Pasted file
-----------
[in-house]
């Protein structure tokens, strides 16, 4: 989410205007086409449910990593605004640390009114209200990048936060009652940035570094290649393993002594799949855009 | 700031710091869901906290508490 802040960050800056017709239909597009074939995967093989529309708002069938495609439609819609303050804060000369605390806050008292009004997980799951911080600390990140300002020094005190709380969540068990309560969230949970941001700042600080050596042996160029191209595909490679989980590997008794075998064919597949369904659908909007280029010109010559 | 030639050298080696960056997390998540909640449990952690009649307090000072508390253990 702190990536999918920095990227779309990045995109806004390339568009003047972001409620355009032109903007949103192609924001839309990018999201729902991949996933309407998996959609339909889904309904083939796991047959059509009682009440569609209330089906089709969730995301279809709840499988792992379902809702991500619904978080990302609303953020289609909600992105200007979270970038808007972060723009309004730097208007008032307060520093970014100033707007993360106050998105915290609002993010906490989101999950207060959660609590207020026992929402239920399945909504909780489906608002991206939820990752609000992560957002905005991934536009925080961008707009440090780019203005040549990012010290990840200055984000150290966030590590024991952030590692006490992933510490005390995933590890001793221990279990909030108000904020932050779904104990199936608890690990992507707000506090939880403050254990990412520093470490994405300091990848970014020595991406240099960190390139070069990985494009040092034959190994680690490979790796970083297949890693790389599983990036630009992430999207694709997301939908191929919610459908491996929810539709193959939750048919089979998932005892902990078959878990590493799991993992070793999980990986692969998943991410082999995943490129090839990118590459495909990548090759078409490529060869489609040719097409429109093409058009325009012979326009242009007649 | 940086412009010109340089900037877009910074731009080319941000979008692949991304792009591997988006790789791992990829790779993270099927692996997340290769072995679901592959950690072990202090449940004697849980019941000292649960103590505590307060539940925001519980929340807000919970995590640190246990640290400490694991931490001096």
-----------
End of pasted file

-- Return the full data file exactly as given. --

[in-house]
């Protein structure tokens, strides 16, 4: 989410205007086409449910990593605004640390009114209200990048936060009652940035570094290649393993002594799949855009 | 700031710091869901906290508490 802040960050800056017709239909597009074939995967093989529309708002069938495609439609819609303050804060000369605390806050008292009004997980799951911080600390990140300002020094005190709380969540068990309560969230949970941001700042600080050596042996160029191209595909490679989980590997008794075998064919597949369904659908909007280029010109010559 | 030639050298080696960056997390998540909640449990952690009649307090000072508390253990 702190990536999918920095990227779309990045995109806004390339568009003047972001409620355009032109903007949103192609924001839309990018999201729902991949996933309407998996959609339909889904309904083939796991047959059509009682009440569609209330089906089709969730995301279809709840499988792992379902809702991500619904978080990302609303953020289609909600992105200007979270970038808007972060723009309004730097208007008032307060520093970014100033707007993360106050998105915290609002993010906490989101999950207060959660609590207020026992929402239920399945909504909780489906608002991206939820990752609000992560957002905005991934536009925080961008707009440090780019203005040549990012010290990840200055984000150290966030590590024991952030590692006490992933510490005390995933590890001793221990279990909030108000904020932050779904104990199936608890690990992507707000506090939880403050254990990412520093470490994405300091990848970014020595991406240099960190390139070069990985494009040092034959190994680690490979790796970083297949890693790389599983990036630009992430999207694709997301939908191929919610459908491996929810539709193959939750048919089979998932005892902990078959878990590493799991993992070793999980990986692969998943991410082999995943490129090839990118590459495909990548090759078409490529060869489609040719097409429109093409058009325009012979326009242009007649 | 940086412009010109340089900037877009910074731009080319941000979008692949991304792009591997988006790789791992990829790779993270099927692996997340290769072995679901592959950690072990202090449940004697849980019941000292649960103590505590307060539940925001519980929340807000919970995590640190246990640290400490694991931490001096």